Budget review amplifies govt’s parasitic tendencies

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Mthuli Ncube

WE knew it was coming. With the Zimbabwe dollar continuing with its downward spiral, the government was forced to introduce a supplementary budget of $929 billion.

That means, in total, the government will have spent $1, 9 trillion by year end which would be a budget of US$4,25 billion at the official exchange rate, which was its average spend before the reintroduction of the Zimbabwe dollar.

While the government increased its expenditure, it only raised the income tax free threshold to $50 000, yet, based on figures released yesterday the annual inflation rate grew to 256,9% this month, from 191,6% in June. This is the highest it has risen since February last year when it reached 321,59%.

The monthly cost of living is $140 874 for a family of six at $24,479 per person. Critics say even the cost of living estimation is laughable because of the rate of price spikes.

And yet Finance minister Mthuli Ncube failed to raise the income tax free threshold to a level that is in line with the cost of living.

The government also made it clear that it is now after foreign currency as it either raised or widened foreign currency tax heads around value-added tax (VAT).

The taxes include codifying the payment of foreign currency VAT and essentially backdating these payments to February 1, 2019 and a lot of companies will find themselves facing hefty tax bills.

Treasury also widened the Intermediated Money Transfer Tax (IMTT) on foreign currency transactions from US$10 000 to US$20 000 and revised selected mining royalties upwards.

Treasury also expanded the foreign currency VAT for businesses by lowering it from US$60 000 to US$40 000 to widen the government tax base.

Never mind the fact that there is a 4% IMTT on forex transfers or that the central bank retaining 20% on all domestic foreign currency sales.

This ravenous beast called government has become parasitic, intent on sucking the life out of the economy.

We also noted how VAT registered operators will now be subject to pay duties on imported goods in foreign currency, despite the government previously allowing for payment in local currency. The government is leading the rejection of its own currency, and yet tries to maintain a façade that the Zimdollar is still relevant when dealing with public workers.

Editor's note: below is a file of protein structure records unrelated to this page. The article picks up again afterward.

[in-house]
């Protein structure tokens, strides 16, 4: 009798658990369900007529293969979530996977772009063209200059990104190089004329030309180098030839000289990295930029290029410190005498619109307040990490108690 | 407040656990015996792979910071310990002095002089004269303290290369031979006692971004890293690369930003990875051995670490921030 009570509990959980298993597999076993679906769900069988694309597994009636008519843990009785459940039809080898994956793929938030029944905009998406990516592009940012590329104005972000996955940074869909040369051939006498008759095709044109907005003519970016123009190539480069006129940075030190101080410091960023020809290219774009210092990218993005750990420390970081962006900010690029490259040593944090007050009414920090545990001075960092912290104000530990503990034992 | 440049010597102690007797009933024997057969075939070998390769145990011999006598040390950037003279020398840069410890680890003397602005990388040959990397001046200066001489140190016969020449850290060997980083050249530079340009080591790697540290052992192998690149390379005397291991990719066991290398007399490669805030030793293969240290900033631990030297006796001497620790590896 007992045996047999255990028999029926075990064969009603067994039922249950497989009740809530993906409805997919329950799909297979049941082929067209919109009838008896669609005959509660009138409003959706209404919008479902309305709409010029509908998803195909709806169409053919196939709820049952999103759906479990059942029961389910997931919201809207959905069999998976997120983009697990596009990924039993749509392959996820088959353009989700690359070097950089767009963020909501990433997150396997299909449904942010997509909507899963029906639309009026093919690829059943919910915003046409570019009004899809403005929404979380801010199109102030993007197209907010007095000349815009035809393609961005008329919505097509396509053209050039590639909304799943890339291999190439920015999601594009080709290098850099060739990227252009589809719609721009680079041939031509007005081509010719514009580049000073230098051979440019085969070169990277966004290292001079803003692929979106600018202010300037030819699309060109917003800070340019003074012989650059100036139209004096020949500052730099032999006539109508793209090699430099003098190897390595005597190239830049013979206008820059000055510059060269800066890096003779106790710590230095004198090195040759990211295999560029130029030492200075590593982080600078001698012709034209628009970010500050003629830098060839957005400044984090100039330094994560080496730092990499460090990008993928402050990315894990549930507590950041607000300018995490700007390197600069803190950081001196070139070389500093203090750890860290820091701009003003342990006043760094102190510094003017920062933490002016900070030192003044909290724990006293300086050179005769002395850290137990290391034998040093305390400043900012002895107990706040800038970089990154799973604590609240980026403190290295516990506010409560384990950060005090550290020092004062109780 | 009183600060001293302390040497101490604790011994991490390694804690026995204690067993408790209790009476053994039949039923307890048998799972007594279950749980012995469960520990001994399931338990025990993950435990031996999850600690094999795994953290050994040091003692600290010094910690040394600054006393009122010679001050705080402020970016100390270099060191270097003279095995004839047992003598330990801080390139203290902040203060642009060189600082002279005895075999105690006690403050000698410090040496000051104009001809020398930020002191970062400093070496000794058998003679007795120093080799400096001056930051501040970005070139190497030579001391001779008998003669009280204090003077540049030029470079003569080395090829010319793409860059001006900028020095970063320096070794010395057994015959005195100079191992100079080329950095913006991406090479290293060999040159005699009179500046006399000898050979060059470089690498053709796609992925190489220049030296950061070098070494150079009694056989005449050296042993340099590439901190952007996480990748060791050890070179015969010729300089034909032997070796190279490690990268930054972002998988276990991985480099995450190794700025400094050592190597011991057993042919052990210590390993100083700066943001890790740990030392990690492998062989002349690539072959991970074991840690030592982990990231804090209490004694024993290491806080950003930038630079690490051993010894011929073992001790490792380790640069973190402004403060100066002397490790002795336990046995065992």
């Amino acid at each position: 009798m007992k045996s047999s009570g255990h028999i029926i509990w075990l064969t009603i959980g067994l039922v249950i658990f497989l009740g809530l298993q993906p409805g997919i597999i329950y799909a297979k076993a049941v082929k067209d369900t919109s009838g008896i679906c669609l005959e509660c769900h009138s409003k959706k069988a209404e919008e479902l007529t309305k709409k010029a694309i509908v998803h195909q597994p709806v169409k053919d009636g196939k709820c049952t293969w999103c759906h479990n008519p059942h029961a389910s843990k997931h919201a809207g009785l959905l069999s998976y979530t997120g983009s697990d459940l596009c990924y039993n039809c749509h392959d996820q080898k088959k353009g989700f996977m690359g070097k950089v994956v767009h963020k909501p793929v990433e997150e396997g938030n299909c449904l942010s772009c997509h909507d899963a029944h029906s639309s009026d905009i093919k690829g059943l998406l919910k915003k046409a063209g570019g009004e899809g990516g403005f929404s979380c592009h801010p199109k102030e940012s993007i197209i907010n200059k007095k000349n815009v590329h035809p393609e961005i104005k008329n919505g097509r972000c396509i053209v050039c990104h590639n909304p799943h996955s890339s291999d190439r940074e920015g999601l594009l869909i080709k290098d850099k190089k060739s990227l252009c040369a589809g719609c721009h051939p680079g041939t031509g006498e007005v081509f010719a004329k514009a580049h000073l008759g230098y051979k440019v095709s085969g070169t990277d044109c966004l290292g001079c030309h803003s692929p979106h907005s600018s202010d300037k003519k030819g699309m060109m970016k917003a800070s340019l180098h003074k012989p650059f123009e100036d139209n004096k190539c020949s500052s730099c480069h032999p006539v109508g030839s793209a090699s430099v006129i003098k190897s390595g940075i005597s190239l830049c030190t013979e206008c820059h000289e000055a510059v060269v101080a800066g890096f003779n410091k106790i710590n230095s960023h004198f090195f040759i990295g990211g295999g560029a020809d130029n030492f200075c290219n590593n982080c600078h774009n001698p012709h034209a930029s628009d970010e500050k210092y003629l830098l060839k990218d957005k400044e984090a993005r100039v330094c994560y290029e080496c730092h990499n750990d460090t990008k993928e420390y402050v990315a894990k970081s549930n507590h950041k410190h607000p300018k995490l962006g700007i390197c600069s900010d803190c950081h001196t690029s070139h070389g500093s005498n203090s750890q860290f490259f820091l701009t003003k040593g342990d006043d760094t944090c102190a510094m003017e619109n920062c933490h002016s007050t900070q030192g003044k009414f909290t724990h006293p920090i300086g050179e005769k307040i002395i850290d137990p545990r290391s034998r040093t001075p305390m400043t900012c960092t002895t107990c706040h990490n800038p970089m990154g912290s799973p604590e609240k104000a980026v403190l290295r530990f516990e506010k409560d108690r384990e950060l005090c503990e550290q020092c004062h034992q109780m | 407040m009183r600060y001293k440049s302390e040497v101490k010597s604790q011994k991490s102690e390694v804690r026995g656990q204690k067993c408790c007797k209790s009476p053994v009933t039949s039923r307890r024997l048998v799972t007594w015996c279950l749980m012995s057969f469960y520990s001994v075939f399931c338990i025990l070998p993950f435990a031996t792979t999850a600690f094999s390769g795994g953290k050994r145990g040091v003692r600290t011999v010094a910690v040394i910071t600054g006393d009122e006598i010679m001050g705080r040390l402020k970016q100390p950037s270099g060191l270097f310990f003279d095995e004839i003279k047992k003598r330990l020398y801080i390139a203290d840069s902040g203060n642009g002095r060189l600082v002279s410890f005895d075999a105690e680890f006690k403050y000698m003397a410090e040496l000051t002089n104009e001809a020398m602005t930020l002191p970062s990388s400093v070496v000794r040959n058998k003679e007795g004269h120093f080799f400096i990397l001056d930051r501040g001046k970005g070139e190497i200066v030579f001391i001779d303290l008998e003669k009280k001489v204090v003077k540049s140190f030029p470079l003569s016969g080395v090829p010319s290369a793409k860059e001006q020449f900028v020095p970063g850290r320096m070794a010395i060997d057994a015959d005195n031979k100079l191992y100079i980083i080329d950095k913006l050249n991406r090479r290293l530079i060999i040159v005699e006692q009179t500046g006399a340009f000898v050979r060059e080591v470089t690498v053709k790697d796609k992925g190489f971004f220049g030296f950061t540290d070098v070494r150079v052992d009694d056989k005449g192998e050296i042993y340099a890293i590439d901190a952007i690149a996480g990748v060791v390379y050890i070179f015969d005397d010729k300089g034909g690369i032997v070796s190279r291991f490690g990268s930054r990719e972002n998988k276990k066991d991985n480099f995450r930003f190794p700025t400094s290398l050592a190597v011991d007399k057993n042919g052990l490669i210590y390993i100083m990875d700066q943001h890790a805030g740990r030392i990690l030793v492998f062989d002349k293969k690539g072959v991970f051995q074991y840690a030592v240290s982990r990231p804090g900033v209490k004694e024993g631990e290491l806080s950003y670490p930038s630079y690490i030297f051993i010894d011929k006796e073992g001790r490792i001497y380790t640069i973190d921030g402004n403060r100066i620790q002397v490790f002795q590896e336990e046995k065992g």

The government also raised presumptive tax to 30% for cross-border traders without a tax clearance certificate, a rise from 10%. No doubt, the government is seeking to get some of the estimated US$1,5 million generated annually by the sector pre-COVID-19 as borders continue to open up.

So, in short, this budget gave no reprieve to civil servants and private sector workers who are seeing their earnings increasingly being eroded while companies face large tax bills in foreign currency despite forcing them to undersell goods and services in the local currency.

Platinum mines, who were crying for some relief in the form of lower royalties, saw their obligations being doubled to 5%.

It seems from this Mid-term Review and Supplementary Budget that Ncube doesn’t understand that shrinking disposable income means reduced economic activity.

Why? Because, there is no incentive to produce more if demand is shrinking.

Inflation is being driven by the local currency depreciation, which is being caused by money printing with no commensurate growth in the economy.

The budget review also showed the increasing reliance by government on Treasury Bills and Bonds, in particular, as a source of domestic financing.

As long as it continues that practice, inflation will persist and the local currency will continue to depreciate leaving consumers in a far worse position.